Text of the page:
When houses of worship were allowed to resume in-person services May 18, Massachusetts issued a detailed set of guidelines designed to curb the spread of coronavirus: Attendance is limited. Worshipers and staff must wear masks. Cleaning is required after each service. Coffee hour is canceled.
But neither the state nor federal government has provided instructions on singing, a central part of worship across faiths since time immemorial. That leaves religious governing bodies and individual faith leaders to make their own decisions, just as experts are sounding alarms over the potential dangers.
A May 12 report from the Centers for Disease Control indicated that the “act of singing” probably helped spread coronavirus during a March 10 choir practice at a church in Washington State. Dozens fell ill after the rehearsal, and two people died. The CDC later recommended suspending or decreasing singing during religious ceremonies. “The act of singing may contribute to transmission of COVID-19, possibly through emission of aerosols,” read the agency’s guidelines, posted May 22 on the CDC website. However, the White House quickly scrubbed any language concerning choirs, according to the Washington Post.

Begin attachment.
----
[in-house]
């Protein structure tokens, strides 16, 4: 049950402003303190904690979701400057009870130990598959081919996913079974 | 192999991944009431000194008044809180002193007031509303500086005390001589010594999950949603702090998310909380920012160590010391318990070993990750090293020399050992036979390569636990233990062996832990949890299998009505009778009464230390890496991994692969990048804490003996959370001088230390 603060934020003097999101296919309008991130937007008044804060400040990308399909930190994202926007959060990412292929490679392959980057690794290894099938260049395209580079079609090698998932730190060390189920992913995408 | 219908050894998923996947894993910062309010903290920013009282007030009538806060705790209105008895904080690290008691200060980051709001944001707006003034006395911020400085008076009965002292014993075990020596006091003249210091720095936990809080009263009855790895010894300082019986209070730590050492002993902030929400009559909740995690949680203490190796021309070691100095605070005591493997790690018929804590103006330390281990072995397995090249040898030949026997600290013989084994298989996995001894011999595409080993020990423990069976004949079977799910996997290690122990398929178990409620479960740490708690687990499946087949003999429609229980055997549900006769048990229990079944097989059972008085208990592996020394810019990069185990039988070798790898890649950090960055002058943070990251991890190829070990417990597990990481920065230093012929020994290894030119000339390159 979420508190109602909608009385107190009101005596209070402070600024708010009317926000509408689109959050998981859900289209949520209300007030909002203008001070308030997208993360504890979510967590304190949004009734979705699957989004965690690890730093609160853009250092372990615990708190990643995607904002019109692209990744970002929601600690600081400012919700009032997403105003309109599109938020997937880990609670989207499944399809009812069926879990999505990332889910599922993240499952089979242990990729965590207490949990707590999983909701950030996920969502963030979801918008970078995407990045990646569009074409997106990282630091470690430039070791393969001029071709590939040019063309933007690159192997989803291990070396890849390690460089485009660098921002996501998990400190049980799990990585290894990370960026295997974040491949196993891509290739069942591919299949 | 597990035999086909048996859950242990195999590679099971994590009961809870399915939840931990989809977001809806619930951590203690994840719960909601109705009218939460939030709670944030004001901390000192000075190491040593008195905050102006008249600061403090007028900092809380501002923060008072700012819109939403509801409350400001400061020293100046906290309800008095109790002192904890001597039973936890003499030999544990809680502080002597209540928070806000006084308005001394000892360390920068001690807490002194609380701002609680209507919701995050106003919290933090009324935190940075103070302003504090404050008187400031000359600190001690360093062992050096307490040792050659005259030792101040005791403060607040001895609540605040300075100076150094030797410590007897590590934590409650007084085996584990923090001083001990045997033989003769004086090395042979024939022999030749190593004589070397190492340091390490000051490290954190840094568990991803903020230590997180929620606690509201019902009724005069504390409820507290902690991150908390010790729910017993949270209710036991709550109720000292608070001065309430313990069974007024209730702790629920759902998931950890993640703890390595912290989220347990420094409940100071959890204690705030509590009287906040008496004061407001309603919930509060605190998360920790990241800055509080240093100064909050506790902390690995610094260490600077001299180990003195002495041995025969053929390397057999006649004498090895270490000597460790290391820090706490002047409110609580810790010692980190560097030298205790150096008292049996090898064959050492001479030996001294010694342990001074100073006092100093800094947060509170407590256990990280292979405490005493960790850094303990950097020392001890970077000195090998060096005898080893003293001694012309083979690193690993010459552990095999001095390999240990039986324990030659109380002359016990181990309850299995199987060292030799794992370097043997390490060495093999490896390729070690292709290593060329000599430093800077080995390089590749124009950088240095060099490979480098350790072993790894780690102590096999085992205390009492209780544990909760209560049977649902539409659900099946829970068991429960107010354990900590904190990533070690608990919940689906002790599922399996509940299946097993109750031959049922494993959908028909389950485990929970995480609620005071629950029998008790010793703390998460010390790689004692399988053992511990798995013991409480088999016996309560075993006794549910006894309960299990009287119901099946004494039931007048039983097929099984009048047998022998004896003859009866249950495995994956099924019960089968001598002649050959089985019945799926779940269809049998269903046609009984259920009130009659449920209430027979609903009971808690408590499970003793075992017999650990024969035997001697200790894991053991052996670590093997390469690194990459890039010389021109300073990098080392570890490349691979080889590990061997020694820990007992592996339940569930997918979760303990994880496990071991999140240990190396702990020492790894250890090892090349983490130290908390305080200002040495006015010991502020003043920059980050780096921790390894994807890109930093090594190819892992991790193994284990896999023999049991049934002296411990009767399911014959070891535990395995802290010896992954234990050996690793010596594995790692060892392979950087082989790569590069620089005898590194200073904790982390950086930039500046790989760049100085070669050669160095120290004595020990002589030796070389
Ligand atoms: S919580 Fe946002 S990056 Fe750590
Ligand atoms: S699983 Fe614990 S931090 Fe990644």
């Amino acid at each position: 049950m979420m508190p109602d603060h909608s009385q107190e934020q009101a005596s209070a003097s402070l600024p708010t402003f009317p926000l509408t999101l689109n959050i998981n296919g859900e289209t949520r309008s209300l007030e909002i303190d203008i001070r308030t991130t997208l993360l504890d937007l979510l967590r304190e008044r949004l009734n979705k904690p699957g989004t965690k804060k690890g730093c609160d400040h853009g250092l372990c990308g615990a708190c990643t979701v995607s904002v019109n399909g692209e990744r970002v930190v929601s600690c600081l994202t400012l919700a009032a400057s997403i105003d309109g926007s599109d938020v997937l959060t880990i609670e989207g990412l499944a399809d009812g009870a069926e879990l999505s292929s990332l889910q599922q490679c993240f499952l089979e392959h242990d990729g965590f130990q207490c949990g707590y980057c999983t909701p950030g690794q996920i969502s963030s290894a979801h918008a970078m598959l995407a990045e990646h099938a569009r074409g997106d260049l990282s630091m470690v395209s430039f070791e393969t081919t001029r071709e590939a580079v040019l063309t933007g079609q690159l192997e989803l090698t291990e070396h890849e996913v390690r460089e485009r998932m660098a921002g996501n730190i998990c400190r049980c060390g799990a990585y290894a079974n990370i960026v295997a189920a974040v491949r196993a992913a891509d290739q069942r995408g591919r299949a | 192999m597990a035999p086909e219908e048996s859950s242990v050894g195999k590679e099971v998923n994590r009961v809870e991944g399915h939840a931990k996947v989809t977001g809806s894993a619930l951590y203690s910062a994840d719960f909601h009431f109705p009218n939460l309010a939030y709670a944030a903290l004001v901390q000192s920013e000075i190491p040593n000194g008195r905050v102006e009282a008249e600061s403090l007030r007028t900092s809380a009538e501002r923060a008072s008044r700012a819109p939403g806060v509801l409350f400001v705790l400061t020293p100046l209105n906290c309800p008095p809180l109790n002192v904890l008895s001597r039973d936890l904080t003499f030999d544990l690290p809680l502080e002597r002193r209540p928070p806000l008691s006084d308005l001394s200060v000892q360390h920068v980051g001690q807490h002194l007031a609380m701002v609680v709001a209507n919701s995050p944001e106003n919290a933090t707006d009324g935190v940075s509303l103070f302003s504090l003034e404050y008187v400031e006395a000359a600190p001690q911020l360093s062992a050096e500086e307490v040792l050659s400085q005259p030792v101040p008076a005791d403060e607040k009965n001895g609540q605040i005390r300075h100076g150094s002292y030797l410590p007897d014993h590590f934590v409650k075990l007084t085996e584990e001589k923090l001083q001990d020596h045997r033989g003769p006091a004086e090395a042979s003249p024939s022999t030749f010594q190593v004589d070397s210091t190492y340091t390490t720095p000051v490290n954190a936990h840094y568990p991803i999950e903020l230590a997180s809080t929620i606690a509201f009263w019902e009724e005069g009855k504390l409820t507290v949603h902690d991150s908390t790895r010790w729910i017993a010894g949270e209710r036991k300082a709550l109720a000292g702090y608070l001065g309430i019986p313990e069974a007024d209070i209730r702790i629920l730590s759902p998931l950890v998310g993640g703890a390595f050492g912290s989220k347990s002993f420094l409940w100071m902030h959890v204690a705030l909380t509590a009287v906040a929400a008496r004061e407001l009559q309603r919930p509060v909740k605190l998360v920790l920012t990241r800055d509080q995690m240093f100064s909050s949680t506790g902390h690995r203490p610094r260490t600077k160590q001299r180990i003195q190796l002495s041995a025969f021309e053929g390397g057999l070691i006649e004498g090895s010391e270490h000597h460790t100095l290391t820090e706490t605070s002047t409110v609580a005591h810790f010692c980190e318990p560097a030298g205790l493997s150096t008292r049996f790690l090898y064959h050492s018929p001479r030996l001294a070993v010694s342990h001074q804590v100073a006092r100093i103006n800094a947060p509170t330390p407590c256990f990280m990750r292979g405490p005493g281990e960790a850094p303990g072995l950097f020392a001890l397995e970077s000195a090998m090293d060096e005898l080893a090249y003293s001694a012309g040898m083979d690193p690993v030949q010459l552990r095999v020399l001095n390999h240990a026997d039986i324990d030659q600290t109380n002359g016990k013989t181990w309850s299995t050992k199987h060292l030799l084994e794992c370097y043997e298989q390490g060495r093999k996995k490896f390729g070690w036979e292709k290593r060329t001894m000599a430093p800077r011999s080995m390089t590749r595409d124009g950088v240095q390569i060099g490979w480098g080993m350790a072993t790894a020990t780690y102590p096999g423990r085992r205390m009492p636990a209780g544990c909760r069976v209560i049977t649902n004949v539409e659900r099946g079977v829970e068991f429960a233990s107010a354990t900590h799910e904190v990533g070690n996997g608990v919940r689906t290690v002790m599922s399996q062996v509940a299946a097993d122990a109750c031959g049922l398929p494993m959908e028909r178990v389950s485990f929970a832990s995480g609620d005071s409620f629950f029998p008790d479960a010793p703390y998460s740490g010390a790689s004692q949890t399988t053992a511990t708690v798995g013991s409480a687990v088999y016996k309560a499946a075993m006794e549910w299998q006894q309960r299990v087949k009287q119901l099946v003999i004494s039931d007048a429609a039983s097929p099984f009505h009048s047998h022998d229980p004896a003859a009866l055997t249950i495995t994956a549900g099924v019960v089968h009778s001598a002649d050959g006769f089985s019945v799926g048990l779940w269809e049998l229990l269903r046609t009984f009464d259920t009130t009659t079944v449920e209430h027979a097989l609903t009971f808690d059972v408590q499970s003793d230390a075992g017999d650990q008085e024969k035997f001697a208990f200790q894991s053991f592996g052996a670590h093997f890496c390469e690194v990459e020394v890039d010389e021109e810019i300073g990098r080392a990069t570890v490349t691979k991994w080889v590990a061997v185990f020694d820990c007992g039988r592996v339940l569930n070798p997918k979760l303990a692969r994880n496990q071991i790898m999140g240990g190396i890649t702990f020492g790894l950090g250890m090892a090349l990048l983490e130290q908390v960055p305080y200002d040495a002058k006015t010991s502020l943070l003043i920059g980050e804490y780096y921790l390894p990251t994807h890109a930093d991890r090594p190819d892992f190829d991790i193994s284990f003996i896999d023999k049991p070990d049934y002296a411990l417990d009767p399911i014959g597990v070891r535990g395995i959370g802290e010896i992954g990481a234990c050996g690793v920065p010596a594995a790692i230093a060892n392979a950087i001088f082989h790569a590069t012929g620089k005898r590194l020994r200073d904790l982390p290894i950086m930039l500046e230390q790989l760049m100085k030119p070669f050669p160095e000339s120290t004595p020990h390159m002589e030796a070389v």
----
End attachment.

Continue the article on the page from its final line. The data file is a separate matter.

In Massachusetts, the Roman Catholic Archdiocese of Boston has responded by disallowing both choral and congregational singing in “these early days,” permitting just one cantor and an instrumentalist per Mass. The two Episcopal dioceses of Massachusetts went a step further, delaying all in-person worship services until at least July 1 and prohibiting congregational singing beyond that.